In the July/August 2022 issue of The Hematologist, Dr. Marshall Lichtman (Lymphohematopoietic Clones: Are They of Unknown Significance, Indeterminate Potential, or Indeterminate Progression? The Hematologist. 2022;19:14) critiques the term “clonal hematopoiesis of indeterminate potential” (CHIP) — a name we proposed in 2014 to describe a newly discovered subtype of aging-associated somatic mosaicism in hematopoietic cells, and a term that was recently incorporated into the fifth (2022) edition of the World Health Organization Classification of Haematolymphoid Tumors, along with another widely used label, clonal cytopenias of undetermined significance (CCUS).1,2 Dr Lichtman agrees that CHIP is a useful term, but states, “The choice of the suffix ‘indeterminate potential’ was perhaps just off point. The potential [of these clones] also had been determined. Their time of progression could not be. Thus ‘indeterminate progression’ is a more precise and relevant term.” He also endorses the term monoclonal gammopathy of indeterminate progression (M-GIP) for a parallel pre-malignant clonal state in plasma cells that has been recognized for more than 60 years, and has been known as monoclonal gammopathy of undetermined significance (MGUS) since the classic studies of Dr. Robert Kyle in the 1970s.3,4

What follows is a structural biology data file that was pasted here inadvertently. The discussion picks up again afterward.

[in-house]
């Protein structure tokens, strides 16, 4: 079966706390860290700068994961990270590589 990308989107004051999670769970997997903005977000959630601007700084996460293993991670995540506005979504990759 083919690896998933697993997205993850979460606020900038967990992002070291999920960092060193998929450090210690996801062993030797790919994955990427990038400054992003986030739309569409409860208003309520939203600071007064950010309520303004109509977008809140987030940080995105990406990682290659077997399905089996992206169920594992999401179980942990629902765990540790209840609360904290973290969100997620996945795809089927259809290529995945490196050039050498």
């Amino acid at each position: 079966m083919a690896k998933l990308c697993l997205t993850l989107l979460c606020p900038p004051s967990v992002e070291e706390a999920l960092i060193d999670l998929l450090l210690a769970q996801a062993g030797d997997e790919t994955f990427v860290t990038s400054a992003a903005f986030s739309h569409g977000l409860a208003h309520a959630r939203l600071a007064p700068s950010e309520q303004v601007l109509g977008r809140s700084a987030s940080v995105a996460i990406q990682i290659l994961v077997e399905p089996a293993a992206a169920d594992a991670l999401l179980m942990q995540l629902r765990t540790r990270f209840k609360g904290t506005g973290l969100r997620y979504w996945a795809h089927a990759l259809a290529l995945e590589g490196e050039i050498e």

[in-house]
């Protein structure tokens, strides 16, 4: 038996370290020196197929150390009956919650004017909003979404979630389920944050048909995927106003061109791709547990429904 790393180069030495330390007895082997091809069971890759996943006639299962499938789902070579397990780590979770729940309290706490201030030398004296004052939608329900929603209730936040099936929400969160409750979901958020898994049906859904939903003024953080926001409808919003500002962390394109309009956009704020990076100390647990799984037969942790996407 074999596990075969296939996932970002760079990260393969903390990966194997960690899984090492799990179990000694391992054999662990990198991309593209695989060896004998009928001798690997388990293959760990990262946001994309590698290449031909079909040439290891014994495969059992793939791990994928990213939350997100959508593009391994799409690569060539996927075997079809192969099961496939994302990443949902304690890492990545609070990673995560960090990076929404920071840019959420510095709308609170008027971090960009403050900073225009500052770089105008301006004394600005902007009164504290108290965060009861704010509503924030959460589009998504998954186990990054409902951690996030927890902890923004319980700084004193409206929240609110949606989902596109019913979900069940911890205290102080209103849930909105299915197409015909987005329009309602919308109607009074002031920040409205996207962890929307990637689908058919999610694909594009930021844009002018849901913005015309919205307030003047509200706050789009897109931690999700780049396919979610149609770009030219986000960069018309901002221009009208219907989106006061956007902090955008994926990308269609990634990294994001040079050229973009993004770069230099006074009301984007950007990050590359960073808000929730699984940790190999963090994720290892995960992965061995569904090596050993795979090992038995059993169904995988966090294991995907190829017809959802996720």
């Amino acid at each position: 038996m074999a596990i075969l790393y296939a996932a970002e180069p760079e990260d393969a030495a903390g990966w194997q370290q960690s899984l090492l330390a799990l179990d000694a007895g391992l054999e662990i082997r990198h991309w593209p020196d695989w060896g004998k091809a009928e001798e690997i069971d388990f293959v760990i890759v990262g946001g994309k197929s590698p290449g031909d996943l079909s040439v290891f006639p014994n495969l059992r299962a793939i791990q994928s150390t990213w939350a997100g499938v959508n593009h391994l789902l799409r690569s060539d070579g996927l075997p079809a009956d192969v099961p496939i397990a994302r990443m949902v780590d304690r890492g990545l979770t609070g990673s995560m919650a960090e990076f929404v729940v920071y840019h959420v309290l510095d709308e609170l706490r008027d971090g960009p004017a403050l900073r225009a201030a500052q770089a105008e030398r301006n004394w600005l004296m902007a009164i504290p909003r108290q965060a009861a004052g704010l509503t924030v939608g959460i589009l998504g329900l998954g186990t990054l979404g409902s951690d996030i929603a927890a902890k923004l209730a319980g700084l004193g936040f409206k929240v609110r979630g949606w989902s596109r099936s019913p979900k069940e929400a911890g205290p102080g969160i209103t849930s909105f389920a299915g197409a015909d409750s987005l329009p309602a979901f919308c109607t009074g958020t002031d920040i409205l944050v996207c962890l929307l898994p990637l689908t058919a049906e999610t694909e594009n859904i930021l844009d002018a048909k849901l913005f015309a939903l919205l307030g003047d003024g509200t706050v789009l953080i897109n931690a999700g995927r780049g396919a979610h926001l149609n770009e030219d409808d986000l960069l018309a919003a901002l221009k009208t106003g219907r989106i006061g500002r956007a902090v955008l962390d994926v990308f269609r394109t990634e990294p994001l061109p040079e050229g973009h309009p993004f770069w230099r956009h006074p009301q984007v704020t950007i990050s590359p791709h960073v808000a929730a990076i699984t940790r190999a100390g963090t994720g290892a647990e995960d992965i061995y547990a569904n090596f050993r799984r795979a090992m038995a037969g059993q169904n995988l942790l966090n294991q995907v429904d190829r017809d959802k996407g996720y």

Thoughtful re-evaluation of widely used terminology in light of new discoveries is always welcome. However, we believe that “potential” remains a more useful descriptor of the possible behaviors of this form of somatic mosaicism than “progression.” A risk of clonal evolution and progression to an overt myeloid or lymphoid neoplasm is only one association with CHIP. Already in 2014, it was clear that clonal hematopoiesis is associated with an increased risk of cardiovascular events and with elevated overall mortality that cannot be explained solely by hematologic neoplasia; the inflammation-based pathophysiology of this association and interaction of clonal cells with vascular endothelium has become clearer since then.5,6 Increased risk for or severity of a broad range of other non-neoplastic conditions has been linked to the presence of clonal hematopoiesis, including chronic obstructive pulmonary disease, gout, chronic liver disease, and graft-versus-host disease after allogeneic hematopoietic cell transplantation.7-10 Conversely, CHIP may be protective against dementia through mechanisms that are as yet unclear but that may involve replacement of microglial supporting cells in the central nervous system that diminish with aging.11